Saturday, May 26, 2012

Sound memory? Of mice and men . . .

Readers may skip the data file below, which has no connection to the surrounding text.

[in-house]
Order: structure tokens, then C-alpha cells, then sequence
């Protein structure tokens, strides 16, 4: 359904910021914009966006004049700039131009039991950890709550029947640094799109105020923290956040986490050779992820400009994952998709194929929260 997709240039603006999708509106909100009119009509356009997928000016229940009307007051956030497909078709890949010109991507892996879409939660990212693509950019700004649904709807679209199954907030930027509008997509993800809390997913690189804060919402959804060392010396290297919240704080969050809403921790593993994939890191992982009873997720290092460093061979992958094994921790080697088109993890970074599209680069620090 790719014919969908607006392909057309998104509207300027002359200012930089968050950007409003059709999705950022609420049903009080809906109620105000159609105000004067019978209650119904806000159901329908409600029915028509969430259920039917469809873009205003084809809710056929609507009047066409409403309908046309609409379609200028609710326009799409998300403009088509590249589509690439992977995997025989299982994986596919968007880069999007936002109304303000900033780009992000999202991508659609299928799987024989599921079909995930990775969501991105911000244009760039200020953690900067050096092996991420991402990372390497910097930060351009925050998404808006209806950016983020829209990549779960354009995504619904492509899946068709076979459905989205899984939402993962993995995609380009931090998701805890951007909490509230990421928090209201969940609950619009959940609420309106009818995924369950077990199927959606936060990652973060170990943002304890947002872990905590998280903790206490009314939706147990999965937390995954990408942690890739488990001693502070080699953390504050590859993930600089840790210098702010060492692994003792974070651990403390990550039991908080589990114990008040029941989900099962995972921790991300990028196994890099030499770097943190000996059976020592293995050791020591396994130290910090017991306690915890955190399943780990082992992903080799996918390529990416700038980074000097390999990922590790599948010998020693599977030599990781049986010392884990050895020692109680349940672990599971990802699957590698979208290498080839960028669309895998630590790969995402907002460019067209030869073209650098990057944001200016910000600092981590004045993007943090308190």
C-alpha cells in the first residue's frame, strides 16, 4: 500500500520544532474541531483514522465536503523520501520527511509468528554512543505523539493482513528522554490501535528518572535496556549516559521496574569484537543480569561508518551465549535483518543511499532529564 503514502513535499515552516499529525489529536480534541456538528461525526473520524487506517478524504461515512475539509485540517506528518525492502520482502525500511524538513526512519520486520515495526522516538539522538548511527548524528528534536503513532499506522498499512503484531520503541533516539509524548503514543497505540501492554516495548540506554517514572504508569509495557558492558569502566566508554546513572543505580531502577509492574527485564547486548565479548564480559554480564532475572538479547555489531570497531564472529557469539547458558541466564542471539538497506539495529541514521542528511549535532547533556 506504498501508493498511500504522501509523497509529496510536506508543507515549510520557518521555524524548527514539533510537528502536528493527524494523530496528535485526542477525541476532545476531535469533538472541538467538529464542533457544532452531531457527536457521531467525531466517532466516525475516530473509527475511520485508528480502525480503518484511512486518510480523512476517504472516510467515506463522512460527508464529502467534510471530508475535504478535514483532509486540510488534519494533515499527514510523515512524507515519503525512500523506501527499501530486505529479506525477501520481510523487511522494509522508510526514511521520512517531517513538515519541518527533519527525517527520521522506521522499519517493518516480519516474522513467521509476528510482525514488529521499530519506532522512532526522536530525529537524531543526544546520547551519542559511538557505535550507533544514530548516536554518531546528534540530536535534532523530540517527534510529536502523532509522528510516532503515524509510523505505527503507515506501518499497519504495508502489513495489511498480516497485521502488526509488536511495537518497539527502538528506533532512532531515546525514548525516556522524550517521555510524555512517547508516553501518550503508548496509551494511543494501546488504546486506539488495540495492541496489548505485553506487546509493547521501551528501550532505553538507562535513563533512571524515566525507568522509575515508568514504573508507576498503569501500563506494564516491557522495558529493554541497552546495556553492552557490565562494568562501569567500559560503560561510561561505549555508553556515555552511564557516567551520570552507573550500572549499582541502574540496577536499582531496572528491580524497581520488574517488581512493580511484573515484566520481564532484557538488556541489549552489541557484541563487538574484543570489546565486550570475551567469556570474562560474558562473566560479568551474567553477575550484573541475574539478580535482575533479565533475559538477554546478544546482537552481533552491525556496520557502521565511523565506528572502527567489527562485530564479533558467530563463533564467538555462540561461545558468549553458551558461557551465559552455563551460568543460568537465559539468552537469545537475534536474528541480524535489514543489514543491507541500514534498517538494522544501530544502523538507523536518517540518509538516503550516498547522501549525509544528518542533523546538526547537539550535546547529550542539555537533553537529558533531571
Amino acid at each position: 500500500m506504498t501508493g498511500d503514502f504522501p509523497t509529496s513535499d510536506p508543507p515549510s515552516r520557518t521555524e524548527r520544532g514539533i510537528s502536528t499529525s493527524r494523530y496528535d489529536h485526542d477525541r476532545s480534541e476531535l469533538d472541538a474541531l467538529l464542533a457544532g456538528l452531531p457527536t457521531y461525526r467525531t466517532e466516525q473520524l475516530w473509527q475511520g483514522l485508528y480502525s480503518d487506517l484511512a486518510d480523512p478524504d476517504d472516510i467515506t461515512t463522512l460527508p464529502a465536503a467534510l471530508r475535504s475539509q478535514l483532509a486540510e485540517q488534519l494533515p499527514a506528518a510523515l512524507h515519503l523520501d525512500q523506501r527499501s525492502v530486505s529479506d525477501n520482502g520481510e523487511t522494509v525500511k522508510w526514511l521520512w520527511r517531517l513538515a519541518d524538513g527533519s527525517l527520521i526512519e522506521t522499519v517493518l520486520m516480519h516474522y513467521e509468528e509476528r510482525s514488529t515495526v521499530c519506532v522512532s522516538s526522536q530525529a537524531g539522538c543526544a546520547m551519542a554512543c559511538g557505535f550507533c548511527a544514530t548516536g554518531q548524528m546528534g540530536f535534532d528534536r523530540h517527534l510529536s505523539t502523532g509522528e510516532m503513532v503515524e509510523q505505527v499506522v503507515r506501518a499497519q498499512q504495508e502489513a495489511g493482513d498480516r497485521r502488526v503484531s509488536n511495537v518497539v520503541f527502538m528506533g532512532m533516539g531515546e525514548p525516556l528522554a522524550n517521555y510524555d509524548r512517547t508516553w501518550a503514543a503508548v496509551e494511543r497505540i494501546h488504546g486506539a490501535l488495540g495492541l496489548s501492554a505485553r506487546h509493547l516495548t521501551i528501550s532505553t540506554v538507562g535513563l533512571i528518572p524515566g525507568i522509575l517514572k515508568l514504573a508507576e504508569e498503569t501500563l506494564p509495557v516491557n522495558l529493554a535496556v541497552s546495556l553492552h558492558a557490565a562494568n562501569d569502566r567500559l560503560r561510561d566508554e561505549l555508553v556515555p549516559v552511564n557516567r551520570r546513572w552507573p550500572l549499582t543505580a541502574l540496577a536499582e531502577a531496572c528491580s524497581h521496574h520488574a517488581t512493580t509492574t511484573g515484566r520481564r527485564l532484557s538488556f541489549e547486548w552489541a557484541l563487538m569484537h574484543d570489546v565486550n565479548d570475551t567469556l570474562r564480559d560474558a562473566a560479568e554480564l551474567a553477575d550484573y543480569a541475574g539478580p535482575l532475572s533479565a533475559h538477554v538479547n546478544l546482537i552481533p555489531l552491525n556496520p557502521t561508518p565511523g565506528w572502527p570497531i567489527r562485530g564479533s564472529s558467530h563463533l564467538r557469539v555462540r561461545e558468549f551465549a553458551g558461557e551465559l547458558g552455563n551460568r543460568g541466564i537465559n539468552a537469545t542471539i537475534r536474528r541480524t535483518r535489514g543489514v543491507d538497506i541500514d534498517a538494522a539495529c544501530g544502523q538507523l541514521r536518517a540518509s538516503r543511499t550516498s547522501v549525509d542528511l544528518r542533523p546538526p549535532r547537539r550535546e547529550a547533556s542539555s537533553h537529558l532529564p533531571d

In this 2007 Yale University study, summarized by ScienceDaily, it was found that both exercise and mental stimulation (Details not specified but we can assume it was some kind of metacognitive "inner eye" candy . . . ) enhanced memory in "old" mice. In middle aged and young mice, however, only physical exercise did the trick. Now what are we to make of that? (I know . . . "Warning! You are now entering the usual Acton Analogical Zonenubergang, not to be confused with the high-end olfactory AAZ--which could be the next frontier in HICP exploration, of course!) Maybe this? For very "mature" learners, which I will categorize as either older than I am or prematurely "pre-frontal" (victims of too much metacognitive, explanatory massage or too much linguistics--brand unspecified), deductive, pronunciation mind games and explanation-to-the-death soliloquies (see previous post) may, indeed, pay off in better anchoring and memory for sounds and vocabulary. For the rest, it may serve some other function--like buying time or buying off the non-kinasethetic for the rest of the lesson. I have for some time suspected that we have some old, very haptic-averse mice connected to some researchers and methodologists in the field, but there is hope! Gotta get one of those!

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